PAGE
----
Eric Oberstein had plenty on his mind while on stage accepting the Grammy for Best Latin Jazz Album earlier this year.
Oberstein, who produced the winning album, “Back to the Sunset” by the Dafnis Prieto Big Band, needed to settle his nerves, thank several people and finish before the house band began playing.
“They let you know it’s time to get off stage,” said Oberstein, interim director of Duke Performances. “They’re not subtle.”
Three months later, when his Grammy arrived – they use stand-ins at the ceremony – there was much less pressure. All he had to do was sign for it at a FedEx store.
Winning prestigious awards can be the triumph of a lifetime. But after the ceremonies and celebrations, reality returns. The achievement – and the award itself – settle into the context of everyday life.
Oberstein, a Duke graduate who joined the Duke Performances staff in 2012, has a few such pieces. Prior to his most recent Grammy, he produced albums for friend and Latin jazz composer Arturo O’Farrill that earned two Latin Grammys and another Grammy.
“I find the skillsets for running Duke Performances and producing albums to be very similar,” Oberstein said. “Whether you’re presenting a performance or producing an album, there’s an artistic vision that, from a planning, strategic, marketing and budget perspective, you need to see through.”
Across a Duke workforce filled with bright, bold thinkers, there are staff and faculty who have reached the pinnacle of their craft. And there are a select number whose triumphs left them – and in some cases, all of Duke – with iconic mementos.
An enduring thrill
Most current Duke women’s soccer players weren’t born when Blue Devils assistant coach Carla Overbeck finished her playing career.
In the 1990s, Overbeck captained the United States Women’s National Team that captivated the nation by winning two World Cups and Olympic gold.
On long van rides, or during down time, Duke players often have questions.
“They’ll ask what it was like to play in front of all of those people, or how cool it was,” Overbeck said. “Being an Olympian, was that really neat?”
Overbeck’s answer? An unequivocal yes.
The 1996 Olympics were the first to include women’s soccer. And with the games played in the U.S., the women’s team won gold in front of friends and family.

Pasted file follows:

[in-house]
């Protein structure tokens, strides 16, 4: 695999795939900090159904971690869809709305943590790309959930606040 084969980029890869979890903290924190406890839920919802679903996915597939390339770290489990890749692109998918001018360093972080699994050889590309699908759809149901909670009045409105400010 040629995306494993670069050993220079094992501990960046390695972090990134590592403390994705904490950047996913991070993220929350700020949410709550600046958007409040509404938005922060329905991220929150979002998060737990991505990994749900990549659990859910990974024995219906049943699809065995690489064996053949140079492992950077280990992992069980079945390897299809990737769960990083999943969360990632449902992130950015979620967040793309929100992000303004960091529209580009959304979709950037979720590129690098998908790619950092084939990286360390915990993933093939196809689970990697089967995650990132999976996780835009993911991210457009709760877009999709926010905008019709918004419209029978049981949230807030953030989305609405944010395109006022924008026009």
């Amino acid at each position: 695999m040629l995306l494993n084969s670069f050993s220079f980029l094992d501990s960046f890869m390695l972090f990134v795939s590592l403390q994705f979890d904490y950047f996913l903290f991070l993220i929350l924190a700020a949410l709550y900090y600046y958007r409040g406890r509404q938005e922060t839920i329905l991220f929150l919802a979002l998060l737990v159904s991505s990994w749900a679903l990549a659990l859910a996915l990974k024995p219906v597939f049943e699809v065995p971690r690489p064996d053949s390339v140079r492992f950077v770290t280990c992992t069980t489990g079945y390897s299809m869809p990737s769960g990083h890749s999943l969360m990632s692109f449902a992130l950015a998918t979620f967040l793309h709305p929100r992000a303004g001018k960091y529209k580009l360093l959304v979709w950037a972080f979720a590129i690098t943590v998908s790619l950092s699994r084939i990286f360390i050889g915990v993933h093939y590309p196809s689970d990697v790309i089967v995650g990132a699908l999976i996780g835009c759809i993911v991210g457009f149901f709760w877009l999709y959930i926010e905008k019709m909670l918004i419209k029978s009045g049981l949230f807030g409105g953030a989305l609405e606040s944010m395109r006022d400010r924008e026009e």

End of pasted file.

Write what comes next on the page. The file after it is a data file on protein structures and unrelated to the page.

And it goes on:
“I don’t get all excited about stuff, or things, or awards,” Overbeck said. “But the Olympic gold medal is pretty cool.”
Overbeck loves sharing the thrill with others, often bringing her medal to speaking engagements and, following the Olympics, letting a UPS driver who delivered her soccer gear see it. She lets players from Duke women’s soccer team have a moment with it, too, providing a rare chance to hold their sport’s ultimate prize.
“I get enjoyment out of people’s reaction to it,” Overbeck said. “Most people don’t get to see one of these.”
Part of his story
Occasionally, visitors to Richard Riddell’s Allen Building office ask about the small trophy sitting on a bookshelf. The silver medallion rising from a black base is instantly recognizable to any fan of theatre as a Tony Award, the American stage’s highest honor.
“It’s a reminder of a lot of great people working together,” said Riddell, Duke University senior vice president and secretary to the Board of Trustees.
In 1985, Riddell was a 35-year-old drama professor at the University of California San Diego and lighting designer for productions at the school’s prestigious La Jolla Playhouse. One show, “Big River,” reached Broadway and won seven Tonys, including Best Musical and, thanks to Riddell, Best Lighting Design.
“It was a lot of fun,” Riddell said. “We thought we had a decent chance of being recognized, but we were fortunate that it worked out the way it did.”
Part artistry, part engineering, using light to enhance stories on stage was an exciting challenge for Riddell. But as his academic career took him to Harvard and, in 1992, to Duke, his role as a teacher and administrator grew, leaving less time for professional theatre.
Now, the precise organization and preparation learned in theatre helps Riddell set the stage for the Board of Trustees to do its work.
Still, 34 years after the win, his Tony Award is part of a story that has enjoyed several more acts.
“It was a thrilling time,” Riddell said. “But also a very different time in my professional life.”
With no open space left on Robert Lefkowitz’ office walls, a backlog of framed certificates and plaques sits on filing cabinets and tables.
But the James B. Duke Professor of Medicine isn’t worried about his collection growing. There’s an unofficial rule in science circles that once someone wins a Nobel Prize, you don’t give them any more awards.
In 2012, Lefkowitz became Duke’s first Nobel laureate, earning the prize in chemistry for his breakthrough research on the protein receptors that help the human body’s cells communicate.
For Lefkowitz, 76, the experience was a joyous whirlwind.
“I was thinking ‘Am I dreaming? Is this all really happening?’” said Lefkowitz, who came to Duke in 1973.
When he tells the stories of meeting then President Barack Obama at the White House, sharing a stage with the King of Sweden, or explaining to customs agents why he was flying home with a solid 18-carat gold medallion in his carry-on, he does it with a can-you-believe-this mix of pride and astonishment.
Still at the helm of his lab, Lefkowitz’ life has long since returned to normal.
While his Nobel Prize is locked away in a safe-deposit box, he does have gold-plated replicas at home, in his office and in the lobby of the Trent Semans Center, displayed alongside the Nobel Prize that Duke biochemist Paul Modrich won in 2015.
“It gives me such a good feeling,” Lefkowitz said. “This is Duke’s. Science is a team sport. We won because of work performed under my direction by generations of Duke students and fellows. The Duke team won.”
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